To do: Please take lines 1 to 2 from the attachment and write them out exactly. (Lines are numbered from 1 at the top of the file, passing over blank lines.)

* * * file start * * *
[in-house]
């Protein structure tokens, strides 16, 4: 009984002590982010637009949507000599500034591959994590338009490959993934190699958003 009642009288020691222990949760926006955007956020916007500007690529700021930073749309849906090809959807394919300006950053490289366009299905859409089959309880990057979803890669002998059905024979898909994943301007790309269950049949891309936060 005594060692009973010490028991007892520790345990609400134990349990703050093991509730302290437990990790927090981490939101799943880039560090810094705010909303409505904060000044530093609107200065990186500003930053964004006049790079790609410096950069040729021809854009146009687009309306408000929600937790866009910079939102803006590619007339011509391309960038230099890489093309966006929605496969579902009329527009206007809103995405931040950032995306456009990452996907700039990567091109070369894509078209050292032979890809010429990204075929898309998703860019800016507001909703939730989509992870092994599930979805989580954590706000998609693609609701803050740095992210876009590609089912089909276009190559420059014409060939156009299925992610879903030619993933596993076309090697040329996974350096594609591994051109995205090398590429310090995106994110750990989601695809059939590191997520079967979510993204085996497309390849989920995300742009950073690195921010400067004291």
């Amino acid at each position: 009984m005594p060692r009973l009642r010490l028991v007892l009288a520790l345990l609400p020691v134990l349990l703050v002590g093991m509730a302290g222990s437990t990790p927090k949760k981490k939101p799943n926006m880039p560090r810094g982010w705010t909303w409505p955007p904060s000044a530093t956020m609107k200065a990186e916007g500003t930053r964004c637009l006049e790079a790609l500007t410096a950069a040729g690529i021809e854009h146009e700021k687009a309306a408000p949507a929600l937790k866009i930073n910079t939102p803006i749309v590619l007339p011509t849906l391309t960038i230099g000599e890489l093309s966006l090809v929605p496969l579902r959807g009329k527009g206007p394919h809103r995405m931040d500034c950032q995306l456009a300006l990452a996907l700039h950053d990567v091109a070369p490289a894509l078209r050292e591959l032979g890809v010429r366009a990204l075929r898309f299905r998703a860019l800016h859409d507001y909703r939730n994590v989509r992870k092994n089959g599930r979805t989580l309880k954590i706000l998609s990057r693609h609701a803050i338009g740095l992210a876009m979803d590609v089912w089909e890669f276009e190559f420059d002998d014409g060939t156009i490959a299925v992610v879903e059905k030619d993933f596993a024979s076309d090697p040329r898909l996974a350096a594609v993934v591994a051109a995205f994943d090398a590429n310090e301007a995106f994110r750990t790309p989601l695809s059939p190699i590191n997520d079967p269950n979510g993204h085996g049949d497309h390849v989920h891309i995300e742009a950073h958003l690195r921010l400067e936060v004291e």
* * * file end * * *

[in-house]
């Protein structure tokens, strides 16, 4: 009984002590982010637009949507000599500034591959994590338009490959993934190699958003 009642009288020691222990949760926006955007956020916007500007690529700021930073749309849906090809959807394919300006950053490289366009299905859409089959309880990057979803890669002998059905024979898909994943301007790309269950049949891309936060 005594060692009973010490028991007892520790345990609400134990349990703050093991509730302290437990990790927090981490939101799943880039560090810094705010909303409505904060000044530093609107200065990186500003930053964004006049790079790609410096950069040729021809854009146009687009309306408000929600937790866009910079939102803006590619007339011509391309960038230099890489093309966006929605496969579902009329527009206007809103995405931040950032995306456009990452996907700039990567091109070369894509078209050292032979890809010429990204075929898309998703860019800016507001909703939730989509992870092994599930979805989580954590706000998609693609609701803050740095992210876009590609089912089909276009190559420059014409060939156009299925992610879903030619993933596993076309090697040329996974350096594609591994051109995205090398590429310090995106994110750990989601695809059939590191997520079967979510993204085996497309390849989920995300742009950073690195921010400067004291």